Christ’s words clearly ran counter to their cherished belief that descent from Abraham was their guarantee of freedom. “We are children of Abraham and have never been slaves to any man.” But Our Savior’s words imply that, if a person is to be truly free, more is necessary than birth into a nation called free: freedom is to be acquired, and its acquisition involves some knowledge of the truth He taught.
As instances of such, we recall the beatitudes that begin the Sermon on the Mount, and that sermon in its totality. The world hears these precepts and sees them as inhibiting, restrictive, anything but liberating. Yet they are all part of the truth “that will make you free.”
The relation of such truth to freedom begins to emerge when we consider what is actually implied in the notion of a free person. The free man must be understood in opposition to the slave. The latter is other-directed. The free person, then, is the one who is self-directed; he directs his own activities, the course of his own life, and it is precisely this self-direction that calls for some knowledge of the truth. No man can direct himself in the dark. But it is Christ who is “the light of the world.”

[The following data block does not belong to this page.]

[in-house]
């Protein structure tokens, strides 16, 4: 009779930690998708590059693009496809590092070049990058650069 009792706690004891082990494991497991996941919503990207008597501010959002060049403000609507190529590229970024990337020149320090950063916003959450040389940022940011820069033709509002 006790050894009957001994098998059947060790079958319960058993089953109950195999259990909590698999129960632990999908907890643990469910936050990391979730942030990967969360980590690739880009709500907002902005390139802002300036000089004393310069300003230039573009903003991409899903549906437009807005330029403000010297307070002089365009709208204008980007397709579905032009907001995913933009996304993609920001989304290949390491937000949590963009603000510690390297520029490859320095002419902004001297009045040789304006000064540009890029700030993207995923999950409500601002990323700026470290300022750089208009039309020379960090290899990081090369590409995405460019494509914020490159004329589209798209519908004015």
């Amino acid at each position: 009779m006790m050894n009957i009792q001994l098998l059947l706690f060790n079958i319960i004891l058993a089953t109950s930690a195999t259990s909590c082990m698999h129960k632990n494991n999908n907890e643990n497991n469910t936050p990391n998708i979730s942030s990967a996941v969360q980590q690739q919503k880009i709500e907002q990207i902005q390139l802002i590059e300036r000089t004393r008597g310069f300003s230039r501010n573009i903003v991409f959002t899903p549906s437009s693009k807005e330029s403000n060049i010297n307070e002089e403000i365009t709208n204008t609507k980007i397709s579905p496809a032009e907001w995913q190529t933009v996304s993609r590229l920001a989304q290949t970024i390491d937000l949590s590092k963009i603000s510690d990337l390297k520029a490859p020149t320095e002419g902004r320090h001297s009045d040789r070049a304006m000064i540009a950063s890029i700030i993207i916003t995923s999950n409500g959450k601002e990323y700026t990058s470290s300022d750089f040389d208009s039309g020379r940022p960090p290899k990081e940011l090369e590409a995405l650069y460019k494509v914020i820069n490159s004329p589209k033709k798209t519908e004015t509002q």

But he who knows the teaching of the Word Incarnate knows that his God-given goal in life is membership in the Kingdom of God. He knows the kind of living that is conducive to that end — life in accord with Christian virtue. He knows that freedom implies control over his own lower nature since it is this, rather than any exterior power, that is the enslaving tyrant. He knows, in sum, that the free man, the happy man, the good man, are all one and the same. In this light he can direct his own steps; he is not the slave of the blind who would lead the blind.
Such knowledge as this would, then, clearly be part of the education of the free man, and a course of liberal studies must include the moral teachings of the Church through which Christ speaks, and the ethics and politics which are the natural counterpart of the same.